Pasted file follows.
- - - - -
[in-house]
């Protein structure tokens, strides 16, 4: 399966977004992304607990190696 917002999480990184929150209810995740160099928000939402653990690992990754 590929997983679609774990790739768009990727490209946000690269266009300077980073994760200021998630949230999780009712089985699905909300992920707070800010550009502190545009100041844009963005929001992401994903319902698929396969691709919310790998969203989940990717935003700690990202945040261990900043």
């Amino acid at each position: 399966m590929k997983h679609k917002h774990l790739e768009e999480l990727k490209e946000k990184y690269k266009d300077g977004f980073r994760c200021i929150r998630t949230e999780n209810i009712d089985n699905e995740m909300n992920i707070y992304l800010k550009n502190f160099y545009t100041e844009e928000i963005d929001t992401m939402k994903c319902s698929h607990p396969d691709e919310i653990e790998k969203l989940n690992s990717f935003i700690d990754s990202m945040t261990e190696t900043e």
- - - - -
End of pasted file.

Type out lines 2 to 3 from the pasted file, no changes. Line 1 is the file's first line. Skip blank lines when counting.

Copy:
């Protein structure tokens, strides 16, 4: 399966977004992304607990190696 917002999480990184929150209810995740160099928000939402653990690992990754 590929997983679609774990790739768009990727490209946000690269266009300077980073994760200021998630949230999780009712089985699905909300992920707070800010550009502190545009100041844009963005929001992401994903319902698929396969691709919310790998969203989940990717935003700690990202945040261990900043």
């Amino acid at each position: 399966m590929k997983h679609k917002h774990l790739e768009e999480l990727k490209e946000k990184y690269k266009d300077g977004f980073r994760c200021i929150r998630t949230e999780n209810i009712d089985n699905e995740m909300n992920i707070y992304l800010k550009n502190f160099y545009t100041e844009e928000i963005d929001t992401m939402k994903c319902s698929h607990p396969d691709e919310i653990e790998k969203l989940n690992s990717f935003i700690d990754s990202m945040t261990e190696t900043e």